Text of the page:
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MariaDB's encryption at rest relies on openssl's sha1 encryption of a keys.txt file (https://mariadb.com/kb/en/library/encryption-key-management/#encrypting-the-key-file). I need to start a MariaDB instance using Node.js. So, I need to encrypt this file in a similar way using Node.js. So far, using https://github.com/beeven/gulp-openssl-encrypt as a guide, I've been able to replicate openssl's version of -md md5. But that's not the sha1 digest required by MariaDB.

function md5(data) {
  let hash = crypto.createHash('md5');
  hash.update(data);
  return hash.digest();
}
const buffer = Buffer.from(stringToEncrypt);
const salt = crypto.randomBytes(8);
const password = Buffer.from(encryptionKey);
const hash1 = md5(Buffer.concat([password, salt]));
const hash2 = md5(Buffer.concat([hash1, password, salt]));
const key = Buffer.concat([hash1, hash2]);
const iv = md5(Buffer.concat([hash2, password, salt]));
const cipher = crypto.createCipheriv('aes-256-cbc', key, iv);
const chunks = [Buffer.from('Salted__'),salt];
chunks.push(cipher.update(buffer));
chunks.push(cipher.final());
let encryptedStuff = Buffer.concat(chunks);

(Edit: Clarification) What I would like is something like this:

function sha1(data) {
  let hash = crypto.createHash('sha1');
  hash.update(data);
  return hash.digest();
}
const buffer = Buffer.from(stringToEncrypt);
const salt = crypto.randomBytes(8);
const password = Buffer.from(encryptionKey);
const hash1 = sha1(Buffer.concat([password, salt]));
const hash2 = sha1(Buffer.concat([hash1, password, salt]));
const key = Buffer.concat([hash1, hash2]);
const iv = sha1(Buffer.concat([hash2, password, salt]));
const cipher = crypto.createCipheriv('aes-256-cbc', key, iv);
const chunks = [Buffer.from('Salted__'),salt];
chunks.push(cipher.update(buffer));
chunks.push(cipher.final());
let encryptedStuff = Buffer.concat(chunks);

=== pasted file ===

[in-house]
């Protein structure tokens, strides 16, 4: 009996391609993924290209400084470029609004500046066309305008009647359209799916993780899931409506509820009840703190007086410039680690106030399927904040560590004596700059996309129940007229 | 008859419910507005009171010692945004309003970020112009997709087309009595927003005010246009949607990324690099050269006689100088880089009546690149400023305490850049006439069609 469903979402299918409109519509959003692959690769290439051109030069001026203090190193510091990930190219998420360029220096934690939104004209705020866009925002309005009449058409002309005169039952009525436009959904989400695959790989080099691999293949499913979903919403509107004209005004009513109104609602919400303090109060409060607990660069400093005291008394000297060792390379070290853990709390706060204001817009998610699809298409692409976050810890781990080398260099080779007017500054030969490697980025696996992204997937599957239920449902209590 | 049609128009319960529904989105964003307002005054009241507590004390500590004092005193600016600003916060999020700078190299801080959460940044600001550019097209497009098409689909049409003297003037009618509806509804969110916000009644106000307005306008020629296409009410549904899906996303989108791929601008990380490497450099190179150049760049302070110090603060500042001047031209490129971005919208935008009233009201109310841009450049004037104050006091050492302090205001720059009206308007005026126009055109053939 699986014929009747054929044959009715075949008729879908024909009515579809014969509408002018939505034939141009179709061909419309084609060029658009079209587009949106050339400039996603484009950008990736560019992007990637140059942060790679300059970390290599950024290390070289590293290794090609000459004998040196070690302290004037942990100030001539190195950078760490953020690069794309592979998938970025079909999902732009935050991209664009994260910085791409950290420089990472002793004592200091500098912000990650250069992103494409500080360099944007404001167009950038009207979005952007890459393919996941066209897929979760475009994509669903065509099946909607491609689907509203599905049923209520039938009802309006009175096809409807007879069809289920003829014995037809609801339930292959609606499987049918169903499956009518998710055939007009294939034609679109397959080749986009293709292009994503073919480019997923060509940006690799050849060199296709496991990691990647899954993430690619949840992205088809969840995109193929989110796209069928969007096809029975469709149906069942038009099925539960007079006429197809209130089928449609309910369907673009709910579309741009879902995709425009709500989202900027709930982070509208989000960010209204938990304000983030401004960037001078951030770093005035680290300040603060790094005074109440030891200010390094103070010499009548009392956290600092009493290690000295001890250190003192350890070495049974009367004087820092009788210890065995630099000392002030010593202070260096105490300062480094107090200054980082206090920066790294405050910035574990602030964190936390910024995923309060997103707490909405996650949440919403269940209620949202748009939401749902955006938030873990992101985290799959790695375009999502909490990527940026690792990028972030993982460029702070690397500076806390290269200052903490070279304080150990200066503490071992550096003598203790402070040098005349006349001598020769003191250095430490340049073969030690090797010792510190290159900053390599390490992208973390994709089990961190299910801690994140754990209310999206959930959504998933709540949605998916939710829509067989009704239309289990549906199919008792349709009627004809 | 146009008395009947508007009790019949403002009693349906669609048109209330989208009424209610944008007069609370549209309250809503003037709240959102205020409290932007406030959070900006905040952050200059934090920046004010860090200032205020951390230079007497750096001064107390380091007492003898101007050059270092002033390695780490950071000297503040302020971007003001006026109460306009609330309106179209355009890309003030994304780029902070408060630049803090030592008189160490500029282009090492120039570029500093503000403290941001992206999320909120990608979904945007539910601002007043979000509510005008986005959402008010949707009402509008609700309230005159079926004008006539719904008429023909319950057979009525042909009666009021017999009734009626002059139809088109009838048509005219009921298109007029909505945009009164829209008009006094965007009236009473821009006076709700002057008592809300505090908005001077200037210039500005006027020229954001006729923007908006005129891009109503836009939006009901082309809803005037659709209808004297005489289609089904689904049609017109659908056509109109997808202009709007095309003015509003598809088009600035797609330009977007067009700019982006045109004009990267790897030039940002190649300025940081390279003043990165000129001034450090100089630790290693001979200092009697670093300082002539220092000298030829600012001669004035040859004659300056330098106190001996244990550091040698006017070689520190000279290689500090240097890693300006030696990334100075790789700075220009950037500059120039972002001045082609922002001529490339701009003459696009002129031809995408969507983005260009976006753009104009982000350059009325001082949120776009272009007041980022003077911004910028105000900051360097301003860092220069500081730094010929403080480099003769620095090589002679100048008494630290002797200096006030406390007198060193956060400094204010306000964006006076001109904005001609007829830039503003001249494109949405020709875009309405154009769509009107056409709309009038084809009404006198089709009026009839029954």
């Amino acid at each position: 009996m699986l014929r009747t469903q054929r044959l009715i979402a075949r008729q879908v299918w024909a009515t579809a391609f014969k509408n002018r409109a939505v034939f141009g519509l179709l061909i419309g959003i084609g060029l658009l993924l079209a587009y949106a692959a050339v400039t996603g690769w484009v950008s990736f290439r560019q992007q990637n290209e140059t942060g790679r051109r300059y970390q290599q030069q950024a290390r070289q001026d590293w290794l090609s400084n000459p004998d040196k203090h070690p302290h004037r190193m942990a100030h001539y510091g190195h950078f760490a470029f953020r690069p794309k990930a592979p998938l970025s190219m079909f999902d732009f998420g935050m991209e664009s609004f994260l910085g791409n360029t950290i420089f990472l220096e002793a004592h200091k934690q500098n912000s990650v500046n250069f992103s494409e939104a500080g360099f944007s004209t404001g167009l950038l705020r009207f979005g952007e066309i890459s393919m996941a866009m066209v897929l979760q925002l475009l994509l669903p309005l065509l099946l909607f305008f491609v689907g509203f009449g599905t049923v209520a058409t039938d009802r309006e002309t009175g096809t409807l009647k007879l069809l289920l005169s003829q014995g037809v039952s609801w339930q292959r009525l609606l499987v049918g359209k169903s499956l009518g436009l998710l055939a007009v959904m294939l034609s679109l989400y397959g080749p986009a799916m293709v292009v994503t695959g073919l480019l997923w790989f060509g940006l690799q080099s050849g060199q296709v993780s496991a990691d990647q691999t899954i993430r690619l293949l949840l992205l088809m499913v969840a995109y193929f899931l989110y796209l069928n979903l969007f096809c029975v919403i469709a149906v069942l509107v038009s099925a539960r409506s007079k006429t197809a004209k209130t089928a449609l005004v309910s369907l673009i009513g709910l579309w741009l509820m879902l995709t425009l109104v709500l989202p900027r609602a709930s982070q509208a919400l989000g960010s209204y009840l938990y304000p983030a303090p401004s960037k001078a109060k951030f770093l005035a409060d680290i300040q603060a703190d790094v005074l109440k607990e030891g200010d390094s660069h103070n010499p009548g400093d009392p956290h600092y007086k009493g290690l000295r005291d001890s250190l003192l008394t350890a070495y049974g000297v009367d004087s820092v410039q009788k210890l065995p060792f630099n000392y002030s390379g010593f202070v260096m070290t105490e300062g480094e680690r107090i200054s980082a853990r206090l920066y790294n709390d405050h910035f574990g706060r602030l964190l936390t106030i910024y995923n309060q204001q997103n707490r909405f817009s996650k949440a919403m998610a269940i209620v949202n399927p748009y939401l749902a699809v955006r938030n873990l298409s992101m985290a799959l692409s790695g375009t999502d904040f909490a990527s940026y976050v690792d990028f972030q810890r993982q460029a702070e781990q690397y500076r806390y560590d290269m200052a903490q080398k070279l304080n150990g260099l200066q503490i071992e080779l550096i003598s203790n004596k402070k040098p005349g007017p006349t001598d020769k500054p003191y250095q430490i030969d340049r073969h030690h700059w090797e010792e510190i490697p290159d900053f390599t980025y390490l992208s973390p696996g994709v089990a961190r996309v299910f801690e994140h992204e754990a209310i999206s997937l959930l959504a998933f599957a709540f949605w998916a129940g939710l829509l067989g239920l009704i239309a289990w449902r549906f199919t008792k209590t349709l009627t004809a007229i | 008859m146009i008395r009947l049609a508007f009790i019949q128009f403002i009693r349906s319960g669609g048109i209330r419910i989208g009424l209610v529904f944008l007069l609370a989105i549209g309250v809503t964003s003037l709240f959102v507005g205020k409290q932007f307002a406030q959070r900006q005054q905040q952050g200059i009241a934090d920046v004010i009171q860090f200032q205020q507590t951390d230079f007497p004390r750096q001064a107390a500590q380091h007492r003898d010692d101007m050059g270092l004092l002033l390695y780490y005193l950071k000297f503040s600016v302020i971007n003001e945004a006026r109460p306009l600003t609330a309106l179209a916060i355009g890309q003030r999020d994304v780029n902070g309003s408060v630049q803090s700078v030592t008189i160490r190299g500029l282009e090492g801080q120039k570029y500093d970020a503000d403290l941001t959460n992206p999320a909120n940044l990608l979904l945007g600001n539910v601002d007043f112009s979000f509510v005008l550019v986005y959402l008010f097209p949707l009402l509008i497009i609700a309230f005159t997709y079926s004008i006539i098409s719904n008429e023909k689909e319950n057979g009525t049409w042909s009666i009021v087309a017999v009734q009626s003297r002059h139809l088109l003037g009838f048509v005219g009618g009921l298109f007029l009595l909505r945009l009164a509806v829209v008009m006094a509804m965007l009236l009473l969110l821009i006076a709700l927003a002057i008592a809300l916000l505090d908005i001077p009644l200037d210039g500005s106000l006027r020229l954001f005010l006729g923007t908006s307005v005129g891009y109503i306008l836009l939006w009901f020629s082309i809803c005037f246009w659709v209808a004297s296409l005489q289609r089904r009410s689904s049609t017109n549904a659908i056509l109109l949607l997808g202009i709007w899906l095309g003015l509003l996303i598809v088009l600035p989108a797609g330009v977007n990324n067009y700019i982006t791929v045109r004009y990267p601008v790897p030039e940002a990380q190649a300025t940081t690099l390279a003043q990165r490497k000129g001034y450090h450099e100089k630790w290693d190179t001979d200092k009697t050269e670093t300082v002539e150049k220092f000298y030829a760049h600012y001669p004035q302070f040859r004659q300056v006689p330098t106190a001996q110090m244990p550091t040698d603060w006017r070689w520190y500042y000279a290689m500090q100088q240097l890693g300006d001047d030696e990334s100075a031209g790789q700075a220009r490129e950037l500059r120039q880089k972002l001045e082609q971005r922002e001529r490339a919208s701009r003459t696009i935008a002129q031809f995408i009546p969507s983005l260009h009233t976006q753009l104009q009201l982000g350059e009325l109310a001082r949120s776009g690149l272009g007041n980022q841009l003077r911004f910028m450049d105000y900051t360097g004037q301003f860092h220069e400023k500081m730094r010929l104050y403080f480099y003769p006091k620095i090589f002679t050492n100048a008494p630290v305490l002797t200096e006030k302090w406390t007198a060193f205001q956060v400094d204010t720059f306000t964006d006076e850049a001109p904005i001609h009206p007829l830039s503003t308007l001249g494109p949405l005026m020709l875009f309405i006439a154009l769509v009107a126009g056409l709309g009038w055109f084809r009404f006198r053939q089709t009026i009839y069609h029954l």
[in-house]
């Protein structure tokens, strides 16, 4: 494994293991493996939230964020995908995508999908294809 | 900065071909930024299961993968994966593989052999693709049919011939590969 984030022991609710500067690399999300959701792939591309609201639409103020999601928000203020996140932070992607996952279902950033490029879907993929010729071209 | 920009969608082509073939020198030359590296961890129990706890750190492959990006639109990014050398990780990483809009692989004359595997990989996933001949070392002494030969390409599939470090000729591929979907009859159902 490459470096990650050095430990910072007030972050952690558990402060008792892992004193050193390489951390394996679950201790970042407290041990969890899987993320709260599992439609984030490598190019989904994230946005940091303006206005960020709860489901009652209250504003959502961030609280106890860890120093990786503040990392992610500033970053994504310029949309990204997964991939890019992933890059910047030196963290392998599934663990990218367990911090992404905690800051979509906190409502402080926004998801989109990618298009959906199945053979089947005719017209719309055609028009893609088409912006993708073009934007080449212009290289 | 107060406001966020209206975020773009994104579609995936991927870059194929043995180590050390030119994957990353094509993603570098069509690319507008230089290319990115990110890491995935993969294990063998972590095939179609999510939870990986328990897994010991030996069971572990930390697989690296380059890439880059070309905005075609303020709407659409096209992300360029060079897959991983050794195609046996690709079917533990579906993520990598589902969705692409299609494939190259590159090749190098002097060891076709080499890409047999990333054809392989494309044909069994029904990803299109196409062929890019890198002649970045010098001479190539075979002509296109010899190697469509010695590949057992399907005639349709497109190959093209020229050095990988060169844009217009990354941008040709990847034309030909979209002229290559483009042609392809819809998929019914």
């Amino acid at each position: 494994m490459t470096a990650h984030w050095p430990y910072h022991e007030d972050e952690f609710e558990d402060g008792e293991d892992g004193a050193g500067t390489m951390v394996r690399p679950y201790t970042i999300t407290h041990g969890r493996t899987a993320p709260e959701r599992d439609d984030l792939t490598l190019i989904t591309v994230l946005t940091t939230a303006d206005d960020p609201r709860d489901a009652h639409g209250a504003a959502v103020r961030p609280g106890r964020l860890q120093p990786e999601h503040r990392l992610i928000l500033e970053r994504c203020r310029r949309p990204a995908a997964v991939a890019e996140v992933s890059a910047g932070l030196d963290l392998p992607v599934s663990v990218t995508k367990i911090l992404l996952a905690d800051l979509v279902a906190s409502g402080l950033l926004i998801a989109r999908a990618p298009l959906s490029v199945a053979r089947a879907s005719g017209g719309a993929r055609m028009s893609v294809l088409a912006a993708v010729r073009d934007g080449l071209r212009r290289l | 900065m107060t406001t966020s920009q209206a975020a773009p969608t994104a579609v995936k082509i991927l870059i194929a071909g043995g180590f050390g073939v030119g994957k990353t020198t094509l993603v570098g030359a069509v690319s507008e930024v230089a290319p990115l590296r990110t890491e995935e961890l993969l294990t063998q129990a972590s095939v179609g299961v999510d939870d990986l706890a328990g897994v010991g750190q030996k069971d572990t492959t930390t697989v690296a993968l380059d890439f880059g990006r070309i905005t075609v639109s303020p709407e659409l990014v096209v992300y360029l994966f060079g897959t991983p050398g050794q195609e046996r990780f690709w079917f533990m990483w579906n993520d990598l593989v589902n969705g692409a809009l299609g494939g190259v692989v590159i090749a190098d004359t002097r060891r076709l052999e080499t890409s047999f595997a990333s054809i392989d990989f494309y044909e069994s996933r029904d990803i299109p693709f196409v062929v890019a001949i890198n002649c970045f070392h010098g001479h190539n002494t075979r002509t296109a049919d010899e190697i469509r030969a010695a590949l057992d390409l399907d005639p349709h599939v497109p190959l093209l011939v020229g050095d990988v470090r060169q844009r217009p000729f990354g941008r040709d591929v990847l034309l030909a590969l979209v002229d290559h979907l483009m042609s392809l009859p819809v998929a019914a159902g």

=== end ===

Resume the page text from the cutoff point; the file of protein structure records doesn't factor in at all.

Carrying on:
But when I try that, the key and the iv become too long and it errors with "Invalid key length". So, when I tried to slice it as recommended by https://github.com/nodejs/node/issues/6696, it does encrypt it, but openssl can't decrypt it.

  • What specifically is going wrong here, can you provide any more details? Also if you just need a basic encryption why don't you just use something like this - npmjs.com/package/sha1 ? – Scott Sword May 4 '18 at 19:23
  • In this block of code, nothing is going wrong. However, I need it to be using sha1 because of mariadb. When I plug in sha1 instead of md5, then the iv becomes 20 bytes which is not allowed in createCipheriv. I also get invalid key length. When I try to slice either of those down to the appropriate lengths, it's able to encrypt it but openssl is unable to decrypt it. – Jason Suttles May 4 '18 at 19:52
  • Perhaps this tool will work better - npmjs.com/package/encrypter – Scott Sword May 4 '18 at 19:57
  • Thanks for the recommendation. Unfortunately, (from nodejs.org/api/…) "The implementation of crypto.createCipher() derives keys using the OpenSSL function EVP_BytesToKey with the digest algorithm set to MD5, one iteration, and no salt." The MD5 and no salt part are killer. – Jason Suttles May 4 '18 at 20:04
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For details on the OpenSSL password-based encryption scheme used for enc namely EVP_BytesToKey, see https://crypto.stackexchange.com/questions/3298/is-there-a-standard-for-openssl-interoperable-aes-encryption

AES-256 in CBC mode requires 48 octets for key+IV and SHA1 output is 20 octets, so you must:

// do three hashes, much as you already have
hash1 = sha1(Buffer.concat([password, salt]));
hash2 = sha1(Buffer.concat([hash1, password, salt]));
hash3 = sha1(Buffer.concat([hash2, password, salt]));

// then concatenate them and split _that_ to key and IV 
total = Buffer.concat([hash1,hash2,hash3]);
key = total.slice(0,32);
iv = total.slice(32,48);

For md5 treating them separately worked because it happens MD5 output of 16 octets is exactly half the key size and exactly the IV size.

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